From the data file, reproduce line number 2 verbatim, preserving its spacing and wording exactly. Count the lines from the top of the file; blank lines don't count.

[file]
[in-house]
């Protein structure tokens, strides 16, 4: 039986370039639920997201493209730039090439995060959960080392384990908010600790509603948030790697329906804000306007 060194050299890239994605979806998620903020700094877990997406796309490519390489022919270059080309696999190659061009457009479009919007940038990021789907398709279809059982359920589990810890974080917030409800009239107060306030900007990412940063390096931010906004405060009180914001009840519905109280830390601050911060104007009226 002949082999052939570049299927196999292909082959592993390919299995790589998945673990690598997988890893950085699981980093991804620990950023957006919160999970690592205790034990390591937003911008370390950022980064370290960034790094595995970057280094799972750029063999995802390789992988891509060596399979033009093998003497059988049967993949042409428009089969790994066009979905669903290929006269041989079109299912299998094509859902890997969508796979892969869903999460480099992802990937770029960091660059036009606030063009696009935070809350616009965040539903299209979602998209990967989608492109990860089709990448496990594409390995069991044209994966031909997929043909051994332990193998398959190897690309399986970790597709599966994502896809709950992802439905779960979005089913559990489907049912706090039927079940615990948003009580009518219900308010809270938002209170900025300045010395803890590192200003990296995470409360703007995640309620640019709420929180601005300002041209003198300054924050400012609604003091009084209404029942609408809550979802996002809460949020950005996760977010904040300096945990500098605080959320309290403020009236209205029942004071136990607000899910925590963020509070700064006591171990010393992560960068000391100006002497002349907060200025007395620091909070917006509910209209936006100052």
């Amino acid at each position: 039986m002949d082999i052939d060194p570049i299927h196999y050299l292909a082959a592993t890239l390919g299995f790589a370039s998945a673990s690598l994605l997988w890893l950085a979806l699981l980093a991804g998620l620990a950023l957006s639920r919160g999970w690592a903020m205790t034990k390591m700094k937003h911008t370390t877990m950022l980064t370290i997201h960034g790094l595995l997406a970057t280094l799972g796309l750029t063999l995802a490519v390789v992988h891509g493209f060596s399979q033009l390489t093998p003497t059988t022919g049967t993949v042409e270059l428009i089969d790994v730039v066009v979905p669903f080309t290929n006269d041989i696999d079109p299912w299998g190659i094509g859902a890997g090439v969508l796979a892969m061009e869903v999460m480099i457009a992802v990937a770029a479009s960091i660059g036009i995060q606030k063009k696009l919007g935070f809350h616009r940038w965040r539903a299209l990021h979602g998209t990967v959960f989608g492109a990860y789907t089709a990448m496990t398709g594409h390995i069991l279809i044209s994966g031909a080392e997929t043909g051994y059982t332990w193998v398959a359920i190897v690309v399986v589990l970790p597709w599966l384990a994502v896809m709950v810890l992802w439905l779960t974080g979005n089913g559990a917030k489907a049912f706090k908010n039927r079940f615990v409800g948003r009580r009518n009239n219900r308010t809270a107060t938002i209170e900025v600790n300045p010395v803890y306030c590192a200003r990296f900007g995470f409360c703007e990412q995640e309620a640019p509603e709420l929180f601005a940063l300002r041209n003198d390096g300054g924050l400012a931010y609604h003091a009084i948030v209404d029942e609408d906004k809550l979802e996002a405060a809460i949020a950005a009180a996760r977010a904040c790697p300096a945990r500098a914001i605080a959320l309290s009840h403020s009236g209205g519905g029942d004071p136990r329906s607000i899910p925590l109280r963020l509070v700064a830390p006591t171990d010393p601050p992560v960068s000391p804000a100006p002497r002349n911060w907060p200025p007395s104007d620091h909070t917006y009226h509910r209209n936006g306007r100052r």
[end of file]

């Protein structure tokens, strides 16, 4: 039986370039639920997201493209730039090439995060959960080392384990908010600790509603948030790697329906804000306007 060194050299890239994605979806998620903020700094877990997406796309490519390489022919270059080309696999190659061009457009479009919007940038990021789907398709279809059982359920589990810890974080917030409800009239107060306030900007990412940063390096931010906004405060009180914001009840519905109280830390601050911060104007009226 002949082999052939570049299927196999292909082959592993390919299995790589998945673990690598997988890893950085699981980093991804620990950023957006919160999970690592205790034990390591937003911008370390950022980064370290960034790094595995970057280094799972750029063999995802390789992988891509060596399979033009093998003497059988049967993949042409428009089969790994066009979905669903290929006269041989079109299912299998094509859902890997969508796979892969869903999460480099992802990937770029960091660059036009606030063009696009935070809350616009965040539903299209979602998209990967989608492109990860089709990448496990594409390995069991044209994966031909997929043909051994332990193998398959190897690309399986970790597709599966994502896809709950992802439905779960979005089913559990489907049912706090039927079940615990948003009580009518219900308010809270938002209170900025300045010395803890590192200003990296995470409360703007995640309620640019709420929180601005300002041209003198300054924050400012609604003091009084209404029942609408809550979802996002809460949020950005996760977010904040300096945990500098605080959320309290403020009236209205029942004071136990607000899910925590963020509070700064006591171990010393992560960068000391100006002497002349907060200025007395620091909070917006509910209209936006100052």